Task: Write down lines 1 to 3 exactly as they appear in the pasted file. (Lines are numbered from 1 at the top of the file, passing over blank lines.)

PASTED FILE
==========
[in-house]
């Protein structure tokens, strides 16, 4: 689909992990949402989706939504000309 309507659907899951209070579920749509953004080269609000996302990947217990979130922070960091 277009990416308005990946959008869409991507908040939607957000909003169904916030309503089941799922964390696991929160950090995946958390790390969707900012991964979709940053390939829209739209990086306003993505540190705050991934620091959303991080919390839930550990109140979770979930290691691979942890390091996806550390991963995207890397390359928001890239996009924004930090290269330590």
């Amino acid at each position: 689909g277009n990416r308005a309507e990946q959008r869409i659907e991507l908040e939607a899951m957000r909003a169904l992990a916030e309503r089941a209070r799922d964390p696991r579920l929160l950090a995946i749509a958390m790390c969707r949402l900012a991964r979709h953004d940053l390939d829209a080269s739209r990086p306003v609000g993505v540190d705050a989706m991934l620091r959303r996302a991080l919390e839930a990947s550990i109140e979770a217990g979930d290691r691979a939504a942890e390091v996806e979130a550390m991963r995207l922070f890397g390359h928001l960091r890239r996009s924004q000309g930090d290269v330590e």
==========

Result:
[in-house]
């Protein structure tokens, strides 16, 4: 689909992990949402989706939504000309 309507659907899951209070579920749509953004080269609000996302990947217990979130922070960091 277009990416308005990946959008869409991507908040939607957000909003169904916030309503089941799922964390696991929160950090995946958390790390969707900012991964979709940053390939829209739209990086306003993505540190705050991934620091959303991080919390839930550990109140979770979930290691691979942890390091996806550390991963995207890397390359928001890239996009924004930090290269330590």
């Amino acid at each position: 689909g277009n990416r308005a309507e990946q959008r869409i659907e991507l908040e939607a899951m957000r909003a169904l992990a916030e309503r089941a209070r799922d964390p696991r579920l929160l950090a995946i749509a958390m790390c969707r949402l900012a991964r979709h953004d940053l390939d829209a080269s739209r990086p306003v609000g993505v540190d705050a989706m991934l620091r959303r996302a991080l919390e839930a990947s550990i109140e979770a217990g979930d290691r691979a939504a942890e390091v996806e979130a550390m991963r995207l922070f890397g390359h928001l960091r890239r996009s924004q000309g930090d290269v330590e």